|Evaluation of intraoperative and postoperative complications related to lymphadenectomy in ovarian cancer patients|
Authors: Leszek Jaroslaw Gmyrek, Joanna Jonska-Gmyrek, Piotr Sobiczewski, Grzegorz Panek, Mariusz Bidzinski
Affiliations: Department of Gynecological Oncology, Maria Sklodowska-Curie Memorial Cancer Centre, 02-849 Warsaw, Poland, Department of Radiotherapy, Maria Sklodowska-Curie Memorial Cancer Centre, 02-849 Warsaw, Poland
Published online on: Monday, March 21, 2011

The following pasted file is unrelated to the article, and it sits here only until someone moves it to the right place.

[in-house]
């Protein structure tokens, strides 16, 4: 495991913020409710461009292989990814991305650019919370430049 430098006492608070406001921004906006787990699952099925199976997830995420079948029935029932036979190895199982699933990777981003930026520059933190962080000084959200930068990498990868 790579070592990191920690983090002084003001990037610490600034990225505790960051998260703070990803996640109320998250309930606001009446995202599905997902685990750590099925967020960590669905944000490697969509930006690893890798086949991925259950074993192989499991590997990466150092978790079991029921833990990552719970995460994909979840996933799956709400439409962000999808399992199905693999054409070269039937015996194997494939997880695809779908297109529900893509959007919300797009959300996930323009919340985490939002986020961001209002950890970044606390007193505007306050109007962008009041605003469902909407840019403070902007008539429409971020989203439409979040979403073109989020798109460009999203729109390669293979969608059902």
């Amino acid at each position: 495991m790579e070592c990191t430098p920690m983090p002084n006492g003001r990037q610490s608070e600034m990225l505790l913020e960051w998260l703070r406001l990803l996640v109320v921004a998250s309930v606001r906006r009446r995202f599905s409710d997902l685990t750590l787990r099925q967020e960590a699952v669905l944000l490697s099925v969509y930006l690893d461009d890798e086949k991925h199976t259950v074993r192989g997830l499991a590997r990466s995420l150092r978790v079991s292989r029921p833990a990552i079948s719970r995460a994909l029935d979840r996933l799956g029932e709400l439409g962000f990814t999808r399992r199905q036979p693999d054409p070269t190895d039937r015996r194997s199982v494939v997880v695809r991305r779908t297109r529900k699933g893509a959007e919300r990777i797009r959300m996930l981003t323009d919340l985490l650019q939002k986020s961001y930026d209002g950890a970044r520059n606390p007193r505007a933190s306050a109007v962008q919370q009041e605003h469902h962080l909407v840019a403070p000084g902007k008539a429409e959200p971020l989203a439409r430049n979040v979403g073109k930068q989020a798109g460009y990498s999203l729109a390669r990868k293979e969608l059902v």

Assessment of the regional lymph node status is an integral part of diagnostics for ovarian cancer patients. Due to the risk of complications, lymphadenectomy for ovarian cancer patients, as a routine treatment procedure, is still a subject of controversy. Therefore, the present study aimed to evaluate the frequency and nature of intraoperative and postoperative complications in ovarian cancer patients treated with surgery. In addition, a comparison of the frequency and nature of surgical complications between patients who underwent lymphadenectomy and those who did not was carried out. A retrospective analysis of 211 consecutive ovarian cancer patients treated with surgery with pelvic and aortic lymphadenectomy (group I), and 258 ovarian cancer patients treated with surgery but without lymphadenectomy (group II) was carried out. All of the patients were treated with complementary chemotherapy. The frequency and nature of the intraoperative and postoperative complications were determined. The most frequent intraoperative complications in the two groups were haemorrhage, urinary system damage and digestive tract damage. The difference in the frequency and nature between the groups was not statistically significant (p=0.683). The most frequent postoperative complications were haemorrhage, intestinal junction dehiscence, eventrations, wound dehiscence, anaemia, wound healing complications and intestinal fistulas. Haemorrhage, eventrations and wound healing complications were more frequent in group I. The difference was statistically significant (p=0.002). Due to postoperative complications, reoperative procedures were necessary in two women in group II (0.78) and in 15 women (7.11%) in group I. The difference was statistically significant (p=0.000). In conclusion, the most frequent intraoperative complications were haemorrhage, urinary system damage and digestive tract damage. The frequency of complication was found to be similar in the two groups. A statistically significant higher rate of postoperative complications, such as haemorrhage, eventrations and wound healing complications was confirmed in the lymphadenectomy group.